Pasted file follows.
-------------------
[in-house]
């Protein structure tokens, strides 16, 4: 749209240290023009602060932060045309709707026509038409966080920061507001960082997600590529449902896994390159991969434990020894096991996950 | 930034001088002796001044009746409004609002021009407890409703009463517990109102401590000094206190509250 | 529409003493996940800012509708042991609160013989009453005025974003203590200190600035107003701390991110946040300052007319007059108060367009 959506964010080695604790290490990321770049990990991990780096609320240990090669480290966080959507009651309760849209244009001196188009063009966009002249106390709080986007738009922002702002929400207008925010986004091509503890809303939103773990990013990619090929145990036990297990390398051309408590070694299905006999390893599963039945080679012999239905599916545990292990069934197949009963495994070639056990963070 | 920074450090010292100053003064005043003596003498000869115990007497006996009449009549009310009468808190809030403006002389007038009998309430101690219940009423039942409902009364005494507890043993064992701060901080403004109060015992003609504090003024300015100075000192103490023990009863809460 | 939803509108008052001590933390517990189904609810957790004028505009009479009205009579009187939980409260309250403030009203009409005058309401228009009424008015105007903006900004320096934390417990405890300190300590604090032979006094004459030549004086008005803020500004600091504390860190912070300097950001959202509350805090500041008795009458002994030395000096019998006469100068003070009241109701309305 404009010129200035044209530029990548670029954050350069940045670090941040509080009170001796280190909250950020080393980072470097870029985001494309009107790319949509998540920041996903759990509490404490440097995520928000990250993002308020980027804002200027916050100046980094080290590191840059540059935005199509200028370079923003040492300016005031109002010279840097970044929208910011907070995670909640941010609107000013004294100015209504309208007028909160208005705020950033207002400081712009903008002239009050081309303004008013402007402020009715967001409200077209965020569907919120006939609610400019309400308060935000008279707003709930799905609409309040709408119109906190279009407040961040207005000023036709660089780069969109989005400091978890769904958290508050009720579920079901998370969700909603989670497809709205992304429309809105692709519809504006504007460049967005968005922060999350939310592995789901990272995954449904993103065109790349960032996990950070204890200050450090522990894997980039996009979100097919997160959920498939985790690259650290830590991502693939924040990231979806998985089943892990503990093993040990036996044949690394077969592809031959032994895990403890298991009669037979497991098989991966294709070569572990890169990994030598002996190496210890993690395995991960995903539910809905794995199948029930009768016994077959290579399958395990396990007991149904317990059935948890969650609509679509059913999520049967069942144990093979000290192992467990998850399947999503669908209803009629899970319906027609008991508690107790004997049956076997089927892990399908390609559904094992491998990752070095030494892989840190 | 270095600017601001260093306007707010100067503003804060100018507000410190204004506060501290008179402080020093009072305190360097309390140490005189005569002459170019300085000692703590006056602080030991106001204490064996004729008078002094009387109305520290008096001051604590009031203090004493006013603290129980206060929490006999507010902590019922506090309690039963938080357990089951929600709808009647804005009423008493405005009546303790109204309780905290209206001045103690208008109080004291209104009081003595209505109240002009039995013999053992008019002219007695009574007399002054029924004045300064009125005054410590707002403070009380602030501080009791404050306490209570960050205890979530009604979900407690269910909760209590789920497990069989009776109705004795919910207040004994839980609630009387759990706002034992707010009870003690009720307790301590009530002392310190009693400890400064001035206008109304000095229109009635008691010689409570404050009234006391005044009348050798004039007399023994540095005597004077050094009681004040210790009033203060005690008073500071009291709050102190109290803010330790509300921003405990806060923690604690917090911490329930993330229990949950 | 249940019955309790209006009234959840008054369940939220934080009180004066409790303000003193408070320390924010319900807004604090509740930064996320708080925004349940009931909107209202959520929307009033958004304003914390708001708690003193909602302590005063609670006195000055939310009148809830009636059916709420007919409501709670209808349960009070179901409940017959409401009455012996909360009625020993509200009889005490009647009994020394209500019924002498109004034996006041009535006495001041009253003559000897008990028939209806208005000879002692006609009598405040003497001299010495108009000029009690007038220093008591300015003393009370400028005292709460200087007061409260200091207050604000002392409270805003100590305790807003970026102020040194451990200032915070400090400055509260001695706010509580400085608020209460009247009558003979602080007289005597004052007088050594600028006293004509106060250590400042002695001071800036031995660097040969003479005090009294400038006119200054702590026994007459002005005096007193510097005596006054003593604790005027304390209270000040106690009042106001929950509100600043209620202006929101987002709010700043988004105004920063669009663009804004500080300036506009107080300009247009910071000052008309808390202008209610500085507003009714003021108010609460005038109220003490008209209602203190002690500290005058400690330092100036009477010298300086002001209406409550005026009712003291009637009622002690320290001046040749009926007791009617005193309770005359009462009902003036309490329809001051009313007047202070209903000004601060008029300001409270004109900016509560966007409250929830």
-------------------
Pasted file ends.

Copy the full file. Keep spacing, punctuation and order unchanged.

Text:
[in-house]
């Protein structure tokens, strides 16, 4: 749209240290023009602060932060045309709707026509038409966080920061507001960082997600590529449902896994390159991969434990020894096991996950 | 930034001088002796001044009746409004609002021009407890409703009463517990109102401590000094206190509250 | 529409003493996940800012509708042991609160013989009453005025974003203590200190600035107003701390991110946040300052007319007059108060367009 959506964010080695604790290490990321770049990990991990780096609320240990090669480290966080959507009651309760849209244009001196188009063009966009002249106390709080986007738009922002702002929400207008925010986004091509503890809303939103773990990013990619090929145990036990297990390398051309408590070694299905006999390893599963039945080679012999239905599916545990292990069934197949009963495994070639056990963070 | 920074450090010292100053003064005043003596003498000869115990007497006996009449009549009310009468808190809030403006002389007038009998309430101690219940009423039942409902009364005494507890043993064992701060901080403004109060015992003609504090003024300015100075000192103490023990009863809460 | 939803509108008052001590933390517990189904609810957790004028505009009479009205009579009187939980409260309250403030009203009409005058309401228009009424008015105007903006900004320096934390417990405890300190300590604090032979006094004459030549004086008005803020500004600091504390860190912070300097950001959202509350805090500041008795009458002994030395000096019998006469100068003070009241109701309305 404009010129200035044209530029990548670029954050350069940045670090941040509080009170001796280190909250950020080393980072470097870029985001494309009107790319949509998540920041996903759990509490404490440097995520928000990250993002308020980027804002200027916050100046980094080290590191840059540059935005199509200028370079923003040492300016005031109002010279840097970044929208910011907070995670909640941010609107000013004294100015209504309208007028909160208005705020950033207002400081712009903008002239009050081309303004008013402007402020009715967001409200077209965020569907919120006939609610400019309400308060935000008279707003709930799905609409309040709408119109906190279009407040961040207005000023036709660089780069969109989005400091978890769904958290508050009720579920079901998370969700909603989670497809709205992304429309809105692709519809504006504007460049967005968005922060999350939310592995789901990272995954449904993103065109790349960032996990950070204890200050450090522990894997980039996009979100097919997160959920498939985790690259650290830590991502693939924040990231979806998985089943892990503990093993040990036996044949690394077969592809031959032994895990403890298991009669037979497991098989991966294709070569572990890169990994030598002996190496210890993690395995991960995903539910809905794995199948029930009768016994077959290579399958395990396990007991149904317990059935948890969650609509679509059913999520049967069942144990093979000290192992467990998850399947999503669908209803009629899970319906027609008991508690107790004997049956076997089927892990399908390609559904094992491998990752070095030494892989840190 | 270095600017601001260093306007707010100067503003804060100018507000410190204004506060501290008179402080020093009072305190360097309390140490005189005569002459170019300085000692703590006056602080030991106001204490064996004729008078002094009387109305520290008096001051604590009031203090004493006013603290129980206060929490006999507010902590019922506090309690039963938080357990089951929600709808009647804005009423008493405005009546303790109204309780905290209206001045103690208008109080004291209104009081003595209505109240002009039995013999053992008019002219007695009574007399002054029924004045300064009125005054410590707002403070009380602030501080009791404050306490209570960050205890979530009604979900407690269910909760209590789920497990069989009776109705004795919910207040004994839980609630009387759990706002034992707010009870003690009720307790301590009530002392310190009693400890400064001035206008109304000095229109009635008691010689409570404050009234006391005044009348050798004039007399023994540095005597004077050094009681004040210790009033203060005690008073500071009291709050102190109290803010330790509300921003405990806060923690604690917090911490329930993330229990949950 | 249940019955309790209006009234959840008054369940939220934080009180004066409790303000003193408070320390924010319900807004604090509740930064996320708080925004349940009931909107209202959520929307009033958004304003914390708001708690003193909602302590005063609670006195000055939310009148809830009636059916709420007919409501709670209808349960009070179901409940017959409401009455012996909360009625020993509200009889005490009647009994020394209500019924002498109004034996006041009535006495001041009253003559000897008990028939209806208005000879002692006609009598405040003497001299010495108009000029009690007038220093008591300015003393009370400028005292709460200087007061409260200091207050604000002392409270805003100590305790807003970026102020040194451990200032915070400090400055509260001695706010509580400085608020209460009247009558003979602080007289005597004052007088050594600028006293004509106060250590400042002695001071800036031995660097040969003479005090009294400038006119200054702590026994007459002005005096007193510097005596006054003593604790005027304390209270000040106690009042106001929950509100600043209620202006929101987002709010700043988004105004920063669009663009804004500080300036506009107080300009247009910071000052008309808390202008209610500085507003009714003021108010609460005038109220003490008209209602203190002690500290005058400690330092100036009477010298300086002001209406409550005026009712003291009637009622002690320290001046040749009926007791009617005193309770005359009462009902003036309490329809001051009313007047202070209903000004601060008029300001409270004109900016509560966007409250929830």